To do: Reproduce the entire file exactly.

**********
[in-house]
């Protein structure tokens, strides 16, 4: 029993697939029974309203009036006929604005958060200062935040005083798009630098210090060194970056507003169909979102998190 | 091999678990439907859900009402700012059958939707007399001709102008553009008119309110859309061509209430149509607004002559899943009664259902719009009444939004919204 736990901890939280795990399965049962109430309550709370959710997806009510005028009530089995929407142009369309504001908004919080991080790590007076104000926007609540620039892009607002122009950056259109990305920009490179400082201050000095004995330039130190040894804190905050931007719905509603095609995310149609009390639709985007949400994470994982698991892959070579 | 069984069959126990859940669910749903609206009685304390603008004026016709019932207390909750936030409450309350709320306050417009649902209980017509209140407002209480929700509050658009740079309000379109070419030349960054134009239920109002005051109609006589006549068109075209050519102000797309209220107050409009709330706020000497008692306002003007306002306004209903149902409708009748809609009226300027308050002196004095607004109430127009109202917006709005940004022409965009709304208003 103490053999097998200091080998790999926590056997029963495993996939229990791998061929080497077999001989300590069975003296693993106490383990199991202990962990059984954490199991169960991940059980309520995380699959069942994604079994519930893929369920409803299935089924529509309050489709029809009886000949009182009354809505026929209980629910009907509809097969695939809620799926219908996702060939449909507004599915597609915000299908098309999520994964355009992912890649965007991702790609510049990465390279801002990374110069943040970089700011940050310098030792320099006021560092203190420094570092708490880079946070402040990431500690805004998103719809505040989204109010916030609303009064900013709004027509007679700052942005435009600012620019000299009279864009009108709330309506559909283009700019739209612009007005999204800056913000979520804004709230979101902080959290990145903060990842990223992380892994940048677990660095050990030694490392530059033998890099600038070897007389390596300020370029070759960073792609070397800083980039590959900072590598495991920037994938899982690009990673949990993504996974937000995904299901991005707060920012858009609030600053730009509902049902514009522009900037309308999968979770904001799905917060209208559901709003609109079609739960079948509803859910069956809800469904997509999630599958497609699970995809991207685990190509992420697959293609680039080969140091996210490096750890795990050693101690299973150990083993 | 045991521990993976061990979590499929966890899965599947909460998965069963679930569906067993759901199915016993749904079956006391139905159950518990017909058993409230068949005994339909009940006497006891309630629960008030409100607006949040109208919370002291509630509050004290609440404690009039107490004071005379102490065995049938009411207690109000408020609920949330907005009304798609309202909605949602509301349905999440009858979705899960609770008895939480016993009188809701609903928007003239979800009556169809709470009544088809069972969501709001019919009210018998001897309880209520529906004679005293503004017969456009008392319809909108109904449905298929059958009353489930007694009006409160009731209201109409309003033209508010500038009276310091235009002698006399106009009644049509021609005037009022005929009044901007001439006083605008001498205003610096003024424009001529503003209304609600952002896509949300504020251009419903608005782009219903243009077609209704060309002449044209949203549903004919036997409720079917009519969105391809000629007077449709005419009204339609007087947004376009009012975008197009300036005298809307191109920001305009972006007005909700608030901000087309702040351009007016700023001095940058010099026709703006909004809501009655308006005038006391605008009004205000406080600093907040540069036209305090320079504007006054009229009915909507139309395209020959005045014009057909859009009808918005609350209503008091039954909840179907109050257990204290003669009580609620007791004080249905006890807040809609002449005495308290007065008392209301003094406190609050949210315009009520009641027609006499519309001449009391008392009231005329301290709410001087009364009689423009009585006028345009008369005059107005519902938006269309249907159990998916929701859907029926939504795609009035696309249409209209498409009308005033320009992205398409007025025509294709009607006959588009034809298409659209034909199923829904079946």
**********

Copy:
[in-house]
């Protein structure tokens, strides 16, 4: 029993697939029974309203009036006929604005958060200062935040005083798009630098210090060194970056507003169909979102998190 | 091999678990439907859900009402700012059958939707007399001709102008553009008119309110859309061509209430149509607004002559899943009664259902719009009444939004919204 736990901890939280795990399965049962109430309550709370959710997806009510005028009530089995929407142009369309504001908004919080991080790590007076104000926007609540620039892009607002122009950056259109990305920009490179400082201050000095004995330039130190040894804190905050931007719905509603095609995310149609009390639709985007949400994470994982698991892959070579 | 069984069959126990859940669910749903609206009685304390603008004026016709019932207390909750936030409450309350709320306050417009649902209980017509209140407002209480929700509050658009740079309000379109070419030349960054134009239920109002005051109609006589006549068109075209050519102000797309209220107050409009709330706020000497008692306002003007306002306004209903149902409708009748809609009226300027308050002196004095607004109430127009109202917006709005940004022409965009709304208003 103490053999097998200091080998790999926590056997029963495993996939229990791998061929080497077999001989300590069975003296693993106490383990199991202990962990059984954490199991169960991940059980309520995380699959069942994604079994519930893929369920409803299935089924529509309050489709029809009886000949009182009354809505026929209980629910009907509809097969695939809620799926219908996702060939449909507004599915597609915000299908098309999520994964355009992912890649965007991702790609510049990465390279801002990374110069943040970089700011940050310098030792320099006021560092203190420094570092708490880079946070402040990431500690805004998103719809505040989204109010916030609303009064900013709004027509007679700052942005435009600012620019000299009279864009009108709330309506559909283009700019739209612009007005999204800056913000979520804004709230979101902080959290990145903060990842990223992380892994940048677990660095050990030694490392530059033998890099600038070897007389390596300020370029070759960073792609070397800083980039590959900072590598495991920037994938899982690009990673949990993504996974937000995904299901991005707060920012858009609030600053730009509902049902514009522009900037309308999968979770904001799905917060209208559901709003609109079609739960079948509803859910069956809800469904997509999630599958497609699970995809991207685990190509992420697959293609680039080969140091996210490096750890795990050693101690299973150990083993 | 045991521990993976061990979590499929966890899965599947909460998965069963679930569906067993759901199915016993749904079956006391139905159950518990017909058993409230068949005994339909009940006497006891309630629960008030409100607006949040109208919370002291509630509050004290609440404690009039107490004071005379102490065995049938009411207690109000408020609920949330907005009304798609309202909605949602509301349905999440009858979705899960609770008895939480016993009188809701609903928007003239979800009556169809709470009544088809069972969501709001019919009210018998001897309880209520529906004679005293503004017969456009008392319809909108109904449905298929059958009353489930007694009006409160009731209201109409309003033209508010500038009276310091235009002698006399106009009644049509021609005037009022005929009044901007001439006083605008001498205003610096003024424009001529503003209304609600952002896509949300504020251009419903608005782009219903243009077609209704060309002449044209949203549903004919036997409720079917009519969105391809000629007077449709005419009204339609007087947004376009009012975008197009300036005298809307191109920001305009972006007005909700608030901000087309702040351009007016700023001095940058010099026709703006909004809501009655308006005038006391605008009004205000406080600093907040540069036209305090320079504007006054009229009915909507139309395209020959005045014009057909859009009808918005609350209503008091039954909840179907109050257990204290003669009580609620007791004080249905006890807040809609002449005495308290007065008392209301003094406190609050949210315009009520009641027609006499519309001449009391008392009231005329301290709410001087009364009689423009009585006028345009008369005059107005519902938006269309249907159990998916929701859907029926939504795609009035696309249409209209498409009308005033320009992205398409007025025509294709009607006959588009034809298409659209034909199923829904079946």